The toilet, with its lovely pink seat sat nearby, a used toilet-paper roll still hanging on the wall beside it.
The bathtub was still here, too.....
...as was an old, ringer-style Maytag washing machine.

took nearly a hundred photos at the Sharpsville Schoolhouse on Saturday. Feel free to check them all out in my photo album.


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I am in awe.
I wish I could have been a fly on the wall, seeing all of this
first hand.
But, your pictures are just as wonderful.

I'm going to look at all the pictures you took.
What a find. Wow.

Wow. That is most impressive. Do you have any idea the background of who lived there, or when it was last inhabited?

one at all. There may be a few old timers in the area that might remember, I might have to ask around.

Heh, my grandma had that guardian angel picture hanging on her wall.

Isn't St. Anthony the one you pray to when you've lost something? I had a Catholic boyfriend who told me that, and a special prayer that one said, but I can't remember it now.


Yep, my grandmother used to say one too, but I can't remember it.

There's a few here: http://www.luckymojo.com/saintanthony.html

"Something's lost and can't be found
Please, St. Anthony, look around."

THAT is the one! Thank you! When I lost my work keys the other day I was driving myself insane trying to remember it! (and I'm not even Catholic)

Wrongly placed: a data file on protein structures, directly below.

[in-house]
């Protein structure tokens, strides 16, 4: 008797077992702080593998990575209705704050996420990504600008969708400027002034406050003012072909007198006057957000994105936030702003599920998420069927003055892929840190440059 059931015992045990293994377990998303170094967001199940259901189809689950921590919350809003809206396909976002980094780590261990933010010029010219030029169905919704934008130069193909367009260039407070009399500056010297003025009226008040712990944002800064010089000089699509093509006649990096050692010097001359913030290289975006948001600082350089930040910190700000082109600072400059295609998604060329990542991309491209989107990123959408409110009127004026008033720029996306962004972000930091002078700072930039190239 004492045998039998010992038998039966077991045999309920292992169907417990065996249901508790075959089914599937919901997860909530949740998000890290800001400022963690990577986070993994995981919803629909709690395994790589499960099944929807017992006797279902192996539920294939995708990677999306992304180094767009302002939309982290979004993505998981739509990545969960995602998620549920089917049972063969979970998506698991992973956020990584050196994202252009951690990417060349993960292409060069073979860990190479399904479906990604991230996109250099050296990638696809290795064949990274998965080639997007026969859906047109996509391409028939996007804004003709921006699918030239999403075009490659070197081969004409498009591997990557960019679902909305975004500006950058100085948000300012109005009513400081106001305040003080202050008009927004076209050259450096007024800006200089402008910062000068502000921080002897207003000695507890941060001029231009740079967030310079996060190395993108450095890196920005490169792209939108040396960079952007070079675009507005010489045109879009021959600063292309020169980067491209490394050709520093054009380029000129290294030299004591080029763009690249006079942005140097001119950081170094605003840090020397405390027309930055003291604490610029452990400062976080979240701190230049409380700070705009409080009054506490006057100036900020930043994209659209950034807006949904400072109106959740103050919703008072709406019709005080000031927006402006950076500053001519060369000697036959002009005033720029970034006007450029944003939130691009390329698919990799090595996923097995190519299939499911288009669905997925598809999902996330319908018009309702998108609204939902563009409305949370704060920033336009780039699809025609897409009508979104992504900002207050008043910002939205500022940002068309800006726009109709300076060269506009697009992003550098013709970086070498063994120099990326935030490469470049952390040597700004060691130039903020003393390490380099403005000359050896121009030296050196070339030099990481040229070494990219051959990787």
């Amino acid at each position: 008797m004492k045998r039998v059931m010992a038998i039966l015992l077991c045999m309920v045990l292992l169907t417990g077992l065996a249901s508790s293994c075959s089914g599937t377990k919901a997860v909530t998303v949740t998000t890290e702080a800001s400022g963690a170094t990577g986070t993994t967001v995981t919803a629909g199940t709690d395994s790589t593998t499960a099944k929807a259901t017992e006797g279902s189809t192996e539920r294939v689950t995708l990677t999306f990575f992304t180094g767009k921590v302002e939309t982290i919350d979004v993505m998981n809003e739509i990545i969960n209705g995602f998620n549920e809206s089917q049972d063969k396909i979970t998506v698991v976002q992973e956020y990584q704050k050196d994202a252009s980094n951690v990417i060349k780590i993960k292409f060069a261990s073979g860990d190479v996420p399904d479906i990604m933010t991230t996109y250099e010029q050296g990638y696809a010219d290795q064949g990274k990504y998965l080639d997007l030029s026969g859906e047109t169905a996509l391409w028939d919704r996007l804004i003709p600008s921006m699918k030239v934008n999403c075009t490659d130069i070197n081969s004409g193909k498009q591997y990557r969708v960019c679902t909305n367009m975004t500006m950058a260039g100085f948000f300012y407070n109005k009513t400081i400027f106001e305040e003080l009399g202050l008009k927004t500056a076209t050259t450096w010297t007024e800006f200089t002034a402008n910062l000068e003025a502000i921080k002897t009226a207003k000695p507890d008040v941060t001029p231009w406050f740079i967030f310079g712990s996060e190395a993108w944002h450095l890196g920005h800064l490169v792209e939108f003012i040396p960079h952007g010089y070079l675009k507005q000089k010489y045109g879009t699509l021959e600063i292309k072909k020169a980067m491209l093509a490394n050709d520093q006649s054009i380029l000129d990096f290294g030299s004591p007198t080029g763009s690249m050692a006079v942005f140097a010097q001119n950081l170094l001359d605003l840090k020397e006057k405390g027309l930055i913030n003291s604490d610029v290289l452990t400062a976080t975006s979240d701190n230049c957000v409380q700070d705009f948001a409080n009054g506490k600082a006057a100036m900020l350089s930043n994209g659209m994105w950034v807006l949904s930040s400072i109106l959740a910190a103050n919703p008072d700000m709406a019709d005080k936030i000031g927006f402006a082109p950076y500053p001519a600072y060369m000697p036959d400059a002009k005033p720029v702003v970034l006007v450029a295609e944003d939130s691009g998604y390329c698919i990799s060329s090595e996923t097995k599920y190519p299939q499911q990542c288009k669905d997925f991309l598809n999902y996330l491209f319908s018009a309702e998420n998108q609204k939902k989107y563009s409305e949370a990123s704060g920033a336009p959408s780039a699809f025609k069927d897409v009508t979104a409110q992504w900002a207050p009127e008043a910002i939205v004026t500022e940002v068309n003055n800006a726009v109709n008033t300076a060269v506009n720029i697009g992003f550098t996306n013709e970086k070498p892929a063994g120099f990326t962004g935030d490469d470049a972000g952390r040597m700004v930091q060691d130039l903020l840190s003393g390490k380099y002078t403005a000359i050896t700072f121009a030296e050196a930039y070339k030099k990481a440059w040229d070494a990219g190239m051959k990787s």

Damn that's eerie - I used to have that exact same pendant / charm / whatever when I was a kid! I was quite upset when I lost it, and I completely forgot about in the years since until I saw your avatar!

We also have the angel print in the picture... a larger version that my wife claimed from her Grandma's estate.

Yeah they still make those charms, you can buy them online. Although I'm no longer religious I bought a St Christopher one (like I had when I was a kid) for old times sake. :)

Awesome dissertation as always! I need to find a place to get inside of one of these days.

Also, I want that 7-up carrier. I love old 7-up logos.

I've had my eye on an abandoned farm in Frankfort for the past couple months, but the weather has been a bitch on the few weekedns I've been totally free. Today I saw excavators invading... time is short. Sunday, methinks.

still wanna plan a trip to the John Graves Ford Memorial Hospital. Word is, the premises have been secured and the police are actively arresting trespassers, so it may require a bit of planning and stealth. I think I'm going to case the place next time I'm home.